The first troop trains were those that carried soldiers to the Northwest Rebellion in 1885. Soldiers were transported east in the First and Second World Wars to be shipped overseas. Enormous amounts of supplies also had to be transported because food and ammunition from Canada was sent not only for its own troops, but for those from other countries.
With so many men enlisting, trainmen became scarce during the First World War. Many train employees served in the Canadian Railway unit. As the injured began to return home, special hospital trains were designed and constructed. Each car contained a kitchen, toilet facilities, heaters, electric fans and hospital beds.
Soldiers lifting steel from a Canadian National Railway line in Yellowhead, British Columbia, during the First World War. The rails were later laid in France to transport supplies
The people of Edmonton gather in front of the Canadian Pacific station to welcome home First World War soldiers of the 49th Battalion
The Canadian railway troops were "... building railways at a rate which made the European engineers gasp with astonishment. A network of tracks was being laid, leading up almost to the battlefront, as everything depended on keeping up supplies of food and ammunition for the millions of troops lining the western front.... And the call came to Canada. This country responded by rushing all that could be obtained; even by tearing up tracks and thereby limiting her own lines of transportation."
Canada's National Railways: Their Part in the War, by Osborne Scott. Toronto: Canadian National Railways, 1921, p. 76, 77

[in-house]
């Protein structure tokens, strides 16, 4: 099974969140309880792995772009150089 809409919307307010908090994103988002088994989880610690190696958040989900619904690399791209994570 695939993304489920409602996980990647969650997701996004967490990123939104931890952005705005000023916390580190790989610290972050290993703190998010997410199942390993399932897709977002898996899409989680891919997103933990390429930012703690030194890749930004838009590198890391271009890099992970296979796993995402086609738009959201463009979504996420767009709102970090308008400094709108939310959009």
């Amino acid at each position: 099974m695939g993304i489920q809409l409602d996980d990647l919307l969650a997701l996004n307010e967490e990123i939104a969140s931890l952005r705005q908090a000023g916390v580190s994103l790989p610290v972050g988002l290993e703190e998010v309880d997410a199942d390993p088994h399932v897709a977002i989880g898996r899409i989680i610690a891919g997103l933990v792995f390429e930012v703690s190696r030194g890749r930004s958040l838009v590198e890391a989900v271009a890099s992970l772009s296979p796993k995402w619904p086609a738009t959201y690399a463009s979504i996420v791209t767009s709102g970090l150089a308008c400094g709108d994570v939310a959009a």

The job of bringing back all the troops to Canada at the end of the war was a huge one. In a tremendous effort, the task took ten months instead of the estimated two years.
Returning troops were given the best of care, good food and comfortable accommodation on the trains. Occasionally, American soldiers were carried on the Canadian trains. In one case, 500 troops were put aboard one of the Canadian military trains. "Until ... this point, they had been depending for food on box lunches, or such food as could be handed to them from the Red Cross along the route. They were simply astounded at the Canadian way of looking after the soldiers. When they left the table cars, after a bountiful meal amid refined surroundings, one big sergeant declared: 'Boys, we joined the wrong army!'"
Canada's National Railways: Their Part in the War, by Osborne Scott. Toronto: Canadian National Railways, 1921, p. 99
To provide such service, the number of staff needed to move around 8 200 troops was: 19 dining car stewards, 19 chefs, 57 cooks, 91 waiters, 4 pantrymen, 4 sleeping car conductors and 159 porters, a total of 353 people.
Canada's National Railways: Their Part in the War by Osborne Scott. Toronto: Canadian National Railways, 1921, p. 113
I Was There
"The most demanding part of my work in wartime was keeping vital materials moving to the new bases under construction .... There were never sufficient engines available ... so I had to be constantly compromising, juggling schedules and rearranging priorities ... troop movements would have to take priority, so whatever plans had been thrashed out to that point would have to be tossed in the garbage."
I've been Working on the Railroad: Memoirs of a Railwayman, 1911-1962, by W. J. Chafe. St. John's: Henry Cuff Pub., 1987, p. 82-83
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